[LMB] WGW literacy and paper generally
WILLIAM A WENRICH
wawenri at msn.com
Mon Jan 28 13:09:41 GMT 2019
I’ve always thought that the Farmers were on the verge of the water powered part of the industrial revolution. They have water powered grist mills and sawmills at least. I don’t think anything was mentioned about what powered the mint’s presses. We never saw Tripoint directly but I would be surprised if they didn’t use water powered furnace blowers and drop hammers.
The Lakewalker insistence on being mobile (for good reason) is fraying around the edges even in the North.
It may be time for true cooperation between the groups. There are many other ways of organizing besides Lords and Slaves. The Lakewalkers don’t want to be dependent but most, especially ones like Dar, look way down at Farmers. Aside from Luthia, does anyone fit Farmers make horseshoes?
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> On Jan 27, 2019, at 8:06 PM, "pouncer at aol.com" <pouncer at aol.com> wrote:
> John Lennard writes:
>> The big question is literacy. Every time the historians
>> revise their estimates, it seems that more people were
>> more literate earlier, but (a) literacy falls as well as
>> rises, and (b) it didn't make a big enough difference
>> until the printing press began to generate a lot more
>> things that could be read.
>> Do we know with certainty that there are or are not
>> printing presses in the WGW?
> No but that's not to mention the problem of paper making.
> Mass producing paper, that is. Or making industrial quantities
> of parchment or other alternatives.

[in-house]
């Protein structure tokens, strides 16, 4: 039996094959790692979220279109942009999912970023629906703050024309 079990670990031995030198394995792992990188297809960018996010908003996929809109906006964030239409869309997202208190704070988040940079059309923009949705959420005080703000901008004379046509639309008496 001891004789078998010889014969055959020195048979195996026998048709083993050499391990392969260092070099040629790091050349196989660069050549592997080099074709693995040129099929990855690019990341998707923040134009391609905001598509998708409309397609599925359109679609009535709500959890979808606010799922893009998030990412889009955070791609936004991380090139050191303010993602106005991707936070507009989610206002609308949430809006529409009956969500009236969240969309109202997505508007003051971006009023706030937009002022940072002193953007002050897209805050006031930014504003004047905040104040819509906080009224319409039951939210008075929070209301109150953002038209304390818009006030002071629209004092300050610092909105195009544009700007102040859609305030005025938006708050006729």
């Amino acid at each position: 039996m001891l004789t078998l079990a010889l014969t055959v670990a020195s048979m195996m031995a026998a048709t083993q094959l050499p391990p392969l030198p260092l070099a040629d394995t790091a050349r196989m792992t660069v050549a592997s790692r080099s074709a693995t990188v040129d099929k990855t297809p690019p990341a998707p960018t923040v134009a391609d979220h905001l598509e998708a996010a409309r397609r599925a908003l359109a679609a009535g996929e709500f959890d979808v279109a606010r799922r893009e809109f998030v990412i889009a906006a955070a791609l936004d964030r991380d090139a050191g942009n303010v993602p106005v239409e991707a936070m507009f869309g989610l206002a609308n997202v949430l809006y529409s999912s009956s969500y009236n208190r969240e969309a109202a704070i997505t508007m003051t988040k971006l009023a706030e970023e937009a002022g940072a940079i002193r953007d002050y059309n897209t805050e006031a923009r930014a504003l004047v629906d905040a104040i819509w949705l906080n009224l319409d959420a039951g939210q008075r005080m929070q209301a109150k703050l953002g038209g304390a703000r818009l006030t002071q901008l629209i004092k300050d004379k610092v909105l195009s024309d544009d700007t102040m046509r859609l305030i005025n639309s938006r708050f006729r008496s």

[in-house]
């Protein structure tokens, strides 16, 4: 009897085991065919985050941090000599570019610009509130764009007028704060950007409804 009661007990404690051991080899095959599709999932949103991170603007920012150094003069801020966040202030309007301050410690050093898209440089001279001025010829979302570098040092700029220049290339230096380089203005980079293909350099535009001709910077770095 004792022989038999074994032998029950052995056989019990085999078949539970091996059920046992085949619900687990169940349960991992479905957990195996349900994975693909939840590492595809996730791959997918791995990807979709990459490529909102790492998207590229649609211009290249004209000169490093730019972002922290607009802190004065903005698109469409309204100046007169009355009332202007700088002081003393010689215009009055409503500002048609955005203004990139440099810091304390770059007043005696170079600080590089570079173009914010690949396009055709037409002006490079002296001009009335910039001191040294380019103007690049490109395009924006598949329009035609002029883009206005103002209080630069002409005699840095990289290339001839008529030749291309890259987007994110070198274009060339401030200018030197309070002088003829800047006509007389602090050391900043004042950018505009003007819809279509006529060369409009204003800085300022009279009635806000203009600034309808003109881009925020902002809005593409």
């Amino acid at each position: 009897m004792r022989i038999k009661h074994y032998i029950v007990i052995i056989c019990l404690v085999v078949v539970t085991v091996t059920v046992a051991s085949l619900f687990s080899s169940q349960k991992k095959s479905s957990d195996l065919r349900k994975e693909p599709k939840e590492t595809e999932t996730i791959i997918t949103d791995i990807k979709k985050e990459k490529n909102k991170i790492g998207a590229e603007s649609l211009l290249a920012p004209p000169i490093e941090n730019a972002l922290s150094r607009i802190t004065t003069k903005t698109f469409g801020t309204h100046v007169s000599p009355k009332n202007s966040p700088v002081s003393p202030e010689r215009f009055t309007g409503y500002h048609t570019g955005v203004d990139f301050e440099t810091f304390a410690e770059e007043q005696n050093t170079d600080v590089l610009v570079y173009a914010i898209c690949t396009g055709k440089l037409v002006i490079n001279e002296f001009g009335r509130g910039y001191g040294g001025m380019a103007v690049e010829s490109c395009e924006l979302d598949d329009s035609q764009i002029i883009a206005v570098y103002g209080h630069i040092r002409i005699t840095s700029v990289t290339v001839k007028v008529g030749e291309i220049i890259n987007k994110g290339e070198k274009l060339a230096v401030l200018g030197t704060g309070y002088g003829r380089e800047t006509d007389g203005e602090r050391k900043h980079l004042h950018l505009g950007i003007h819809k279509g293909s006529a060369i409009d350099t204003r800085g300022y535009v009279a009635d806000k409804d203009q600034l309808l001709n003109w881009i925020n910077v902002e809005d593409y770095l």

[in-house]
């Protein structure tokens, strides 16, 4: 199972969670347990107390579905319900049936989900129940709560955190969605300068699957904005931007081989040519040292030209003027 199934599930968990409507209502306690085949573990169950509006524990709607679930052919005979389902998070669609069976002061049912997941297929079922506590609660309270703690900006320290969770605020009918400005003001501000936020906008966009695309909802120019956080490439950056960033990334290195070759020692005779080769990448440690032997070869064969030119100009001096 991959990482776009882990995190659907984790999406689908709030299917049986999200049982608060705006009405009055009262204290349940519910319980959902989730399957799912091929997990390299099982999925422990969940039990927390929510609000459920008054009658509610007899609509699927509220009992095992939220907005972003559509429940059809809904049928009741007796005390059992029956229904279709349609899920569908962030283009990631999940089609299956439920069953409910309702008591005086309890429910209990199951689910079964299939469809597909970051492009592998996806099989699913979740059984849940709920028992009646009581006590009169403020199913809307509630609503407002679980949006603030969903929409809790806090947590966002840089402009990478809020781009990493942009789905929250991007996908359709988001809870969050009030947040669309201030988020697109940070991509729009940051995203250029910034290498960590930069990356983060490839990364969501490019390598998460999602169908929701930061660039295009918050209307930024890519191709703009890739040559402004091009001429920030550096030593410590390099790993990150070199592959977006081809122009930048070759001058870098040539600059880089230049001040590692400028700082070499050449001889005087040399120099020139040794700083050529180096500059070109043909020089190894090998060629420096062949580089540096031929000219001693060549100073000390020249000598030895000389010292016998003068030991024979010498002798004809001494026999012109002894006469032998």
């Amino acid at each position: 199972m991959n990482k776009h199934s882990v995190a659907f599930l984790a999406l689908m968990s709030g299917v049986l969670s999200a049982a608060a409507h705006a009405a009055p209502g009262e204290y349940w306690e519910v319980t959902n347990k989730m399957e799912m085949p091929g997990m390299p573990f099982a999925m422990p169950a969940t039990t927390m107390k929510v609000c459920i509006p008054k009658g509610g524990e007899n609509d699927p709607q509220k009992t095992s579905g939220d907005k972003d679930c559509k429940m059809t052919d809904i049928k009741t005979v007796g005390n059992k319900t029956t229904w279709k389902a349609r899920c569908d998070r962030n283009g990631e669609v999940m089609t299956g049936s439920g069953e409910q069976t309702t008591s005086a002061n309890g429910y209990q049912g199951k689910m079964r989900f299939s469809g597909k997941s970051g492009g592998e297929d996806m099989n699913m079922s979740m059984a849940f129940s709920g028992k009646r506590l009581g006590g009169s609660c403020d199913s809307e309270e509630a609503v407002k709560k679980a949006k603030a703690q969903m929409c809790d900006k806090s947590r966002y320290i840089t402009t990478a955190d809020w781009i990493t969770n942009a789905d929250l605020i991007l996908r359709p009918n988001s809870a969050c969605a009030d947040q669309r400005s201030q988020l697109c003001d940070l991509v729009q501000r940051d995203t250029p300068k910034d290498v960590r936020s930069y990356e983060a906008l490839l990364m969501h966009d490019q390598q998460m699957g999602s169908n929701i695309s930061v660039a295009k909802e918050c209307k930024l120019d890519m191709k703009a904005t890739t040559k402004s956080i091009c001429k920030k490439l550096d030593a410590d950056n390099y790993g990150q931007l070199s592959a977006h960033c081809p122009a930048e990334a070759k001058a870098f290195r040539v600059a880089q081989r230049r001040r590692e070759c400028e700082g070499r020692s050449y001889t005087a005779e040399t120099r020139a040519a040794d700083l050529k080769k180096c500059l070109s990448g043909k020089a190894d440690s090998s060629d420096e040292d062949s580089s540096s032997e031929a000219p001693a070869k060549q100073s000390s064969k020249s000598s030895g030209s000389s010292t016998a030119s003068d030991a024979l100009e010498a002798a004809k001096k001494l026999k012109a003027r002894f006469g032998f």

> I think we generally are shown actual paper through
> out the WGW. Paper making in the just-pre-industrial era
> of our history tended to involve a lot of rag-picking. But
> we see the problems, high labor cost, and low production
> rate of spinning and knitting to get cloth both at West
> Blue and the Lakewalker camp. The idea of rag going to the
> scrap collectors is hard to envision.
> Other sources of fiber have been used -- papyrus of
> course. Flax. Hemp. It would not completely surprise me
> to learn there was a Lakewalker camp in the south, on the
> river, supplying a farmer town with plunkin husk fibers to
> feed that industry. Some sources of fiber like the flax
> have to be "retted" -- a process I confess not to quite
> get. I have the impression from the word itself it's
> related to "rot" -- biological digestion of one kind of
> molecule, interrupted to get something convenient and not
> Ha, now I'm thinking of silk worm fiber, and silk
> fabric, and BUTTER BUGS -- turning raw organic matter into
> something useful. And what Fawn calls MILKWEED BUGS (I
> always sort of assumed to be Monarch ButterFLIES.) My
> memories are tingling. Google ... YES! At least a few
> people have posted techniques for harvesting milkweed fluff
> and stalks and making paper from that plant. So, possible
> but not maybe THE solution.
> Making enough milkweed paper to put together a leather
> bound book -- wow! What effort!
> All that does NOT reduce the value of literacy though.
> Where we started. Painted signs -- mixing images and text
> like an instructional comic book, I'd guess -- would be
> helpful in a lot of situations. (What's a geographical map
> except such a mixed document?) The record book. Labels on
> the glass jars and clay pots to show contents. Initials
> branded into items both personal and manufactured -- like a
> trademark or hallmark. The property records also imply
> offers, bids, contracts, bills of lading, packing slips,
> notice of defects, complaints, one-star-reviews for bad
> products, and solitictations for sexual services... The
> sort of stuff archeologists dig out of trash middens all
> over the world for all literate societies. There were all
> kinds and classes of people sending each other notes, and
> graffiti-ing up the walls, in all kinds of places and
> cultures, long before Gutenberg.
> Anyhow, I want to not to focus on moveable type. A
> hammer stamper and rollers to squeeze fabric into screens
> is as important to paper making. Riverside mills, again.
> Machines. We see a culture in renaissance, and it's great.
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